Camden’s schoolchildren have their say on council’s Safe and Healthy Street Schemes

Camden council and its partner Sustrans have been engaging with schoolchildren as part of the council’s Safe and Healthy Streets programme.

Councillor Adam Harrison, Cabinet member for a Sustainable Camden
“The pandemic has brought home the importance of protecting the environment to keep us all healthier and safer. As a result, we moved quickly to enable people to choose healthier forms of travel.

“Two-thirds of Camden households do not have access to a car, and many people tell us they would like to walk and cycle more. During the first lockdown, residents experienced a cleaner and quieter environment that suddenly become tangible and possible as traffic from elsewhere diminished.

“Over the last year and a half, we have been transforming the streets of Camden into places that are safer for all. Children’s and young people’s voices are crucial in this. We want to ensure that they are heard, especially by those in positions of powers and able to make decisions. Too often the loudest voices attempt to drown out the under-represented.”
Councillor Adam Harrison, Cabinet member for a Sustainable Camden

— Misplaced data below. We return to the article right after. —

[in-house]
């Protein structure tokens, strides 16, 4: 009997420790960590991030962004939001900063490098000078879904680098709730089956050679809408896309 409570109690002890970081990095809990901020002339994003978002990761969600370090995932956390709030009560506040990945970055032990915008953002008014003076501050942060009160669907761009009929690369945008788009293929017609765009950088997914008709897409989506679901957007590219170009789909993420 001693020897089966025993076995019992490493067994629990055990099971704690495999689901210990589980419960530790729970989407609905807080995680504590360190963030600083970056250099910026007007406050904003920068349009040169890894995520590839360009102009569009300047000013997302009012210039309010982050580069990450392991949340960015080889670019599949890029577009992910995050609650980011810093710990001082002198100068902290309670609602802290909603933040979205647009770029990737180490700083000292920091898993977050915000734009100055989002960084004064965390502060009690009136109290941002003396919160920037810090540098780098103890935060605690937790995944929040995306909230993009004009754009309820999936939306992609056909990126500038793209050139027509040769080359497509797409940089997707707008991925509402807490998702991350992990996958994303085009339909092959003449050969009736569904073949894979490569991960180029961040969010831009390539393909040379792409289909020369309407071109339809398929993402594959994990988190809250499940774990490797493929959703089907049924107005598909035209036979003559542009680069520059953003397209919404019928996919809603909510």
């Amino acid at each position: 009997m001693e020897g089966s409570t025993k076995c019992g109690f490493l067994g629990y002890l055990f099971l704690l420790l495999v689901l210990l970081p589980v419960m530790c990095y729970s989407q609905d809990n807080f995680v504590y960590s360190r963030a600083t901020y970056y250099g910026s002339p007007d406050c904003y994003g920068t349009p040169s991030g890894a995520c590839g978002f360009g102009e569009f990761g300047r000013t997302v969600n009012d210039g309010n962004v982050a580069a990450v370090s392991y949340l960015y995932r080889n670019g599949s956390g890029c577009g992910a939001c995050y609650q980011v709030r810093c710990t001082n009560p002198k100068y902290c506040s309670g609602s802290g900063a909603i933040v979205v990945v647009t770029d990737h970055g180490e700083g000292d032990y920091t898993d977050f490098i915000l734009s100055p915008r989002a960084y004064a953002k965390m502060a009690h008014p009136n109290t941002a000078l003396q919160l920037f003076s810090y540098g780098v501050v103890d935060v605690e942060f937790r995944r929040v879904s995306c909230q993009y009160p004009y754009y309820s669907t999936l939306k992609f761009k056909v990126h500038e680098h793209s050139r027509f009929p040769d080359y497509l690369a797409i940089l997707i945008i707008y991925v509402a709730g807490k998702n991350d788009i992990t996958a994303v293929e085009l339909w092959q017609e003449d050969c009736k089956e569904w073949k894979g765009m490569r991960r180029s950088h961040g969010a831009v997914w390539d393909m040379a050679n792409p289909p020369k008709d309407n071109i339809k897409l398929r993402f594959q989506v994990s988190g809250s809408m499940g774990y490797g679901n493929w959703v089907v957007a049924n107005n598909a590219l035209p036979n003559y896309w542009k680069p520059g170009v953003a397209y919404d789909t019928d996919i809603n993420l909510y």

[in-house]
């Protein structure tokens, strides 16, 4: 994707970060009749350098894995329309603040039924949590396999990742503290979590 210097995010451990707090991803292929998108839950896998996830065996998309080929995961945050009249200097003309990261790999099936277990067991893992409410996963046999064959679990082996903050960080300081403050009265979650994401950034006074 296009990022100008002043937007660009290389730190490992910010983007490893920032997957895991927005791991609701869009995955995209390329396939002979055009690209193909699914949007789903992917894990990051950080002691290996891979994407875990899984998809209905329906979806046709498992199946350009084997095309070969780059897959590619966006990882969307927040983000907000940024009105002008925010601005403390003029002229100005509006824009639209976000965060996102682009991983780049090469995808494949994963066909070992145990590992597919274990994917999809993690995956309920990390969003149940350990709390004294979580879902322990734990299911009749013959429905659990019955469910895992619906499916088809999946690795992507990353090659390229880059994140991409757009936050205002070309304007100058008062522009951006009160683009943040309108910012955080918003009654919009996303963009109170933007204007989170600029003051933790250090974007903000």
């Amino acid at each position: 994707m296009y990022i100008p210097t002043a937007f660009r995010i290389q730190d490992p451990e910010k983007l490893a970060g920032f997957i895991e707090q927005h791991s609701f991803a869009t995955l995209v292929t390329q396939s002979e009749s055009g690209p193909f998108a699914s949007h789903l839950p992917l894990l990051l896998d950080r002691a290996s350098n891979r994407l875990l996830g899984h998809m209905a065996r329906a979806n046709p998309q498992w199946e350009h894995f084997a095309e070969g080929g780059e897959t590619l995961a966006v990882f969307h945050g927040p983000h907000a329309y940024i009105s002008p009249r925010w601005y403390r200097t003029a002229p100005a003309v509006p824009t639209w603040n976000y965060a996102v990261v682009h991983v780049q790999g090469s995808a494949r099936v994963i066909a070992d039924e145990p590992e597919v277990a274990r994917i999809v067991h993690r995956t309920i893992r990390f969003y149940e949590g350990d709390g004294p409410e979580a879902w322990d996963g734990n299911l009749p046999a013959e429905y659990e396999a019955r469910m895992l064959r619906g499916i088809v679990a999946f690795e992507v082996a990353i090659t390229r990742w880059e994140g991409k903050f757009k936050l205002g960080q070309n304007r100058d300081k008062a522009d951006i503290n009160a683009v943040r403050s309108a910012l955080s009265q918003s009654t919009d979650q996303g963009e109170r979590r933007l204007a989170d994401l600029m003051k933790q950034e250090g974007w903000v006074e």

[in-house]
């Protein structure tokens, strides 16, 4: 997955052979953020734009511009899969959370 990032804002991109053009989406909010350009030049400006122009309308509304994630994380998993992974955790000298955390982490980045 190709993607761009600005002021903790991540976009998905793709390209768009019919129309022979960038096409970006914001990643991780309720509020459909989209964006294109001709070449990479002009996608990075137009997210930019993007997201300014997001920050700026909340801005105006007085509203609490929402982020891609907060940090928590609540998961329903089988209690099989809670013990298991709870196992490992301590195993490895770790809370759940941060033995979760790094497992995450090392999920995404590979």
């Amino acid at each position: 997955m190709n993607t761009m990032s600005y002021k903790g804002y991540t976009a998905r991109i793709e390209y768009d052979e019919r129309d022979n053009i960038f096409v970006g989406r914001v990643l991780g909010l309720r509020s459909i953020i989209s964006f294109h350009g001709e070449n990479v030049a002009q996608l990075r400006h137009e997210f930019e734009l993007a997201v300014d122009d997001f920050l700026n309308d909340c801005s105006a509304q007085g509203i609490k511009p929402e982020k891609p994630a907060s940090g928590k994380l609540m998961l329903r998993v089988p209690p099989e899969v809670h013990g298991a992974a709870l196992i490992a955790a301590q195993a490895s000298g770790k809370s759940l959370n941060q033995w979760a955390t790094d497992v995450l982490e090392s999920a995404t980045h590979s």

Sustrans has been working with Holy Trinity and St Silas school, ensuring pupils are able to have their say about making their streets safer, and delivering a workshop to the school’s student Eco and Sport Ambassadors.

This work is being offered out to other schools across Camden as schools restart, and the team are also exploring chances to work with youth groups and children’s events.

James Cleeton, Sustrans London Director, said:

"Reaching out, listening to children and making sure their views are taken on board is vital if we are to create streets where people of all ages and ability feel they can safely walk, wheel and cycle. It’s great to be working with Camden as part of our wider work across London to create a fairer city where people can travel without the need for a car.”

A parent at the Holy Trinity pop-up said:

“The changes to the streets around the school means that I can now cycle with my child to school. The streets are quiet and we both feel safer on our bikes.”

Working at Holy Trinity Sustran’s found there was strong support and understanding of the ideals behind initiatives such as Healthy School Streets in the borough by the schoolchildren asked, the children also provided useful feedback on their perceptions of the use of cycle lanes and the Safe and Healthy Street schemes.

At the Holy Trinity and St Silas workshop all the children agreed that a Healthy School Street meant it would be easier to cross the road, and that people would want to walk, cycle or use a wheelchair more on the street.

  • Healthy School Streets make the streets outside schools safer at the start and end of the school day by restricting cars so it’s easier and safer to walk to school. The drop in traffic also contributes to improvements in local air quality for the children at the schools. Since lockdown we have introduced 15 new Healthy School Streets across Camden.
  • Have your say on Safe and Healthy Street Schemes across Camden